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Protecting striking workers

Protecting striking workers

Section 146 of the Trade Union and Labour Relations (Consolidation) Act 1992 (TULRCA) protects workers from detriment in situations including those that prevent or deter that worker from taking part in the activities of an independent trade union at “an appropriate time”. It has long been interpreted as not including industrial action.  

In Ryanair DAC v Morais and ors, as in the case of Mercer v Alternative Future Group Ltd earlier this year, the EAT has held that s146 does protect workers involved in industrial action from suffering detriment from their employer.

In the Ryanair case, the EAT has gone one step further and ruled that all industrial action is ‘protected’ (in essence, lawful) under s146.

The Ryanair case

In 2019, a number of Ryanair pilots, members of BALPA (British Airline Pilots Association), took strike action against Ryanair. In response, Ryanair withdrew concessionary travel benefits.

Ryanair applied for an injunction to restrain the industrial action but then withdrew that injunction application.

The pilots brought claims in the employment tribunal on the basis that the withdrawal of the travel benefit was a detriment prohibited by s146. The legislation states that employers cannot subject workers to detriment if the sole or main purpose of such action is “preventing or deterring him from taking part in the activities of an independent trade union at an inappropriate time, or penalising him for doing so” (s146(1)(b)).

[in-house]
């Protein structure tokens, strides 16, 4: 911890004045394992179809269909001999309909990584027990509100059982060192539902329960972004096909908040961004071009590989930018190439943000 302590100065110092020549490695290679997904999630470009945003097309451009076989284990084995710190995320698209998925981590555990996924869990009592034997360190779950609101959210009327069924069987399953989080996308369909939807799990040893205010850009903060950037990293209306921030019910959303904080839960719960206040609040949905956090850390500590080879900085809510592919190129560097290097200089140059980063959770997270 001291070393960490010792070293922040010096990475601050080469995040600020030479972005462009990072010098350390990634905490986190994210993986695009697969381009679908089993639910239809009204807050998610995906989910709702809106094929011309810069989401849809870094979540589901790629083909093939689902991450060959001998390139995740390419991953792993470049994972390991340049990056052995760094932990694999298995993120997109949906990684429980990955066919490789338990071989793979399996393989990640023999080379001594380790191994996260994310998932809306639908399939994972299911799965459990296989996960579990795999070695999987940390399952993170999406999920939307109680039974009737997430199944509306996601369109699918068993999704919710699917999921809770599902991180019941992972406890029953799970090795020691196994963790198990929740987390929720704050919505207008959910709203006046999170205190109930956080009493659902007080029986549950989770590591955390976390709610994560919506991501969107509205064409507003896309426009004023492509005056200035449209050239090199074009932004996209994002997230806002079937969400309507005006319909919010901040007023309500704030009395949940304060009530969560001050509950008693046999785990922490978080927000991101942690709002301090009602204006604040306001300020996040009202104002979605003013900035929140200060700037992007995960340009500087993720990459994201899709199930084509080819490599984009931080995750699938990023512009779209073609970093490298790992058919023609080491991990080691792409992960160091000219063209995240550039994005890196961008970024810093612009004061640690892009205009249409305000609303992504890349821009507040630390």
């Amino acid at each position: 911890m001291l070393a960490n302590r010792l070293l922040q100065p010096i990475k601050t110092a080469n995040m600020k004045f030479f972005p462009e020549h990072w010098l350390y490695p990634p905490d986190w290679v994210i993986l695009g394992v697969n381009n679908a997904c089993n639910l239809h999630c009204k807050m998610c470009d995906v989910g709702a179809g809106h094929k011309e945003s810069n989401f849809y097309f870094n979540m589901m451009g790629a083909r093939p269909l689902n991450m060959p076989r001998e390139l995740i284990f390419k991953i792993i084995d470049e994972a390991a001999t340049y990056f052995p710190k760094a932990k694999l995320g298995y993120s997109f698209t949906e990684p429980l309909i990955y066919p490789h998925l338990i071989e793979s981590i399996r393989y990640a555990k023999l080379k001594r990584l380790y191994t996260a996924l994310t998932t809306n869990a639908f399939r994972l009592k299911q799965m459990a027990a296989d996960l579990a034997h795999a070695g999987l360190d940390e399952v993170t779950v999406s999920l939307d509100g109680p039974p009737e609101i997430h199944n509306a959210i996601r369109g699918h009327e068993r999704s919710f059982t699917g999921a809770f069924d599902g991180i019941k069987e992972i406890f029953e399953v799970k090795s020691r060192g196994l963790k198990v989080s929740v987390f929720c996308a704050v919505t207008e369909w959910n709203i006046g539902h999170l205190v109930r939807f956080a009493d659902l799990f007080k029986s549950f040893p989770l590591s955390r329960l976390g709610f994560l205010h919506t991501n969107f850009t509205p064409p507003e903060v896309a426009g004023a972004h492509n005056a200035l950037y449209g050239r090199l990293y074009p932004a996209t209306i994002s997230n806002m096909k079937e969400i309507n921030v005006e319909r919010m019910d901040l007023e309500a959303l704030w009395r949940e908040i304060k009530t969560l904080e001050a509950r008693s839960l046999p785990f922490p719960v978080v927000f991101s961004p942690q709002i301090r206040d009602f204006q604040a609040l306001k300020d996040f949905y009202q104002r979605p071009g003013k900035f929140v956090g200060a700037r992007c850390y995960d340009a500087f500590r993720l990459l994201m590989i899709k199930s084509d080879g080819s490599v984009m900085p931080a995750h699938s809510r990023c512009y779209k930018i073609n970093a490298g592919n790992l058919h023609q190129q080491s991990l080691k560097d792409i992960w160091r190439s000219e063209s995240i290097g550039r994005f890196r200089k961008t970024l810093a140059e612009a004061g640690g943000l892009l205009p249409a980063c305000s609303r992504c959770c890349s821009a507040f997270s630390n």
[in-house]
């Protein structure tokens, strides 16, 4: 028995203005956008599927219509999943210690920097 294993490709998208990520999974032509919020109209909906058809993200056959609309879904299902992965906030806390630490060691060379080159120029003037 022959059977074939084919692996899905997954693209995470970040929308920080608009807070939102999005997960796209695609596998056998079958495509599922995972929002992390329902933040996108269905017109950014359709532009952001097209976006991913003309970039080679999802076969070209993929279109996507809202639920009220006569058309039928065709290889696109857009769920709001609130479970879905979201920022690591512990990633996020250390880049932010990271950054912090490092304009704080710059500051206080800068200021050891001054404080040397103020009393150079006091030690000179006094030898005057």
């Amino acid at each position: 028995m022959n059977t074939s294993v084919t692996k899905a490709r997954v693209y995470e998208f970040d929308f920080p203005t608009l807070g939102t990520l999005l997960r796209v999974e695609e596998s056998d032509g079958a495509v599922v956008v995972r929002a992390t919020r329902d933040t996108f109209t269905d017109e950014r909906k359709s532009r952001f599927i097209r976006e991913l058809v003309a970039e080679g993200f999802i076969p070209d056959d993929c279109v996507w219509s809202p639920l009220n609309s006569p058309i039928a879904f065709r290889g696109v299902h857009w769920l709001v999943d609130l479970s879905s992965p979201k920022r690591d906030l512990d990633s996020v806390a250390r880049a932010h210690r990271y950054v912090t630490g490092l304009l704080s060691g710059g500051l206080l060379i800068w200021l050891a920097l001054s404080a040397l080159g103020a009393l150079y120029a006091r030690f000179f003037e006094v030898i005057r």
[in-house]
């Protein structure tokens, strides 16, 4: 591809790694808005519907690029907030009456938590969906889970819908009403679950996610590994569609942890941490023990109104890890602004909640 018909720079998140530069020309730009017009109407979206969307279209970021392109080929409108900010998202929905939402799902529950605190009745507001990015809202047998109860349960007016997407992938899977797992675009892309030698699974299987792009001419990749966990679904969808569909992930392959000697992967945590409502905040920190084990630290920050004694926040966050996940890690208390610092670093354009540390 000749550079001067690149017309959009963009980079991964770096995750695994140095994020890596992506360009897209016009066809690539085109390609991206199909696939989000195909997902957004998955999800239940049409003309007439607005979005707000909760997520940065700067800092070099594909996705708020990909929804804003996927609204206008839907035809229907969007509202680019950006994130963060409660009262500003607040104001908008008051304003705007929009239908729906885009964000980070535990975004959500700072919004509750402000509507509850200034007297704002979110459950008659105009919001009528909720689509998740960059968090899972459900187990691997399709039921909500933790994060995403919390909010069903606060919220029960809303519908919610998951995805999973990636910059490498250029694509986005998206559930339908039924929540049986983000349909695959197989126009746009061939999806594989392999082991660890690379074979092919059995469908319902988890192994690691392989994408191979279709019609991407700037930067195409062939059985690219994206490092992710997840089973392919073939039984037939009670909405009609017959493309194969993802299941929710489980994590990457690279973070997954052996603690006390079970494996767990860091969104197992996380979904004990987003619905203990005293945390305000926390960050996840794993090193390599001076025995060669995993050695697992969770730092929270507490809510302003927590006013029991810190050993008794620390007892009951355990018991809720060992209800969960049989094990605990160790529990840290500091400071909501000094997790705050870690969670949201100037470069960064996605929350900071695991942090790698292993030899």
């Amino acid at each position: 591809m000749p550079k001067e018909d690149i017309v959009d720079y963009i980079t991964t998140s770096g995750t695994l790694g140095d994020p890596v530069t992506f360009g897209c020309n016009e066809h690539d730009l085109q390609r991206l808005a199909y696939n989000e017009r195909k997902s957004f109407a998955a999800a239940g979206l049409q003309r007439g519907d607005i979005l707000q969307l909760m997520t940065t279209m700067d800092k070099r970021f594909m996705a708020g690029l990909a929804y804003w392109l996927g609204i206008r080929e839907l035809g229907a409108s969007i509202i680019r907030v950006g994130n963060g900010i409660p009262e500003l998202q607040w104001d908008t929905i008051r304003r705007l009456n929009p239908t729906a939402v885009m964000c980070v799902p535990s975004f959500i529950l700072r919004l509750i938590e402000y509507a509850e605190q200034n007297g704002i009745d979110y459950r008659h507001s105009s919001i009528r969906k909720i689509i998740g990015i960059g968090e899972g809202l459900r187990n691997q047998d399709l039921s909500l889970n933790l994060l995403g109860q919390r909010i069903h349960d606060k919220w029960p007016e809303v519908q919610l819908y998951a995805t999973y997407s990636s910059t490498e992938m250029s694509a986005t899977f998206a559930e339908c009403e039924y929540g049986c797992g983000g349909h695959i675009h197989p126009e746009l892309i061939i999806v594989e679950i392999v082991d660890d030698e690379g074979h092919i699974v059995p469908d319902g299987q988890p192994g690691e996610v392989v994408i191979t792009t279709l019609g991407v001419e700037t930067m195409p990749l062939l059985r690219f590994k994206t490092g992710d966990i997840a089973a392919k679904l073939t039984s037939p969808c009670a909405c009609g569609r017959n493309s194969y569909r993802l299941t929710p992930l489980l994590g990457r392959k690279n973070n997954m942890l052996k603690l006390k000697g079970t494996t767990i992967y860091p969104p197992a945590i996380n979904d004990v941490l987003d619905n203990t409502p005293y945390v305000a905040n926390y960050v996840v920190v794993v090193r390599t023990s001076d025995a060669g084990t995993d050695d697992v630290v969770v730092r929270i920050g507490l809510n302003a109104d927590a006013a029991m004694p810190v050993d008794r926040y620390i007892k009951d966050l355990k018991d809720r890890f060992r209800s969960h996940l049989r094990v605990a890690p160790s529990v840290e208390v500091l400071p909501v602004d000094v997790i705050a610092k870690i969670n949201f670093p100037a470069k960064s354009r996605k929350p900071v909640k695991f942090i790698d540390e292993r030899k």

The pilots brought these claims despite the fact that the definition of “activities of an independent trade union” under that section had previously been interpreted as excluding industrial action. It had been thought that workers who went on strike and suffered a detriment as a result were not protected.

Important within this is what “an appropriate time” means.  It is defined in s146 as a time outside the worker’s working hours, or a time within working hours when it permissible to take part in the activities of a trade union (in accordance with arrangements agreed with or consent by the employer).

The pilots also sued under Regulation 9 of the Employment Relations Act 1999 (Blacklists) Regulations 2010 (Blacklists Regs). That regulation protects workers against detriment in relation to a prohibited list. Prohibited lists contain details of people who have taken part in trade union activities.

Ryanair sought to argue in front of the tribunal that the strike was not one that was protected in law and so the provision of s146 did not apply to the pilots. The argument that pursued by Ryanair that the strike was not protected had been run in earlier proceedings in the High Court injunction. However, those proceedings by Ryanair had been discontinued by consent. Accordingly, the tribunal held that this was not an argument that Ryanair could be permitted to advance before it in this case.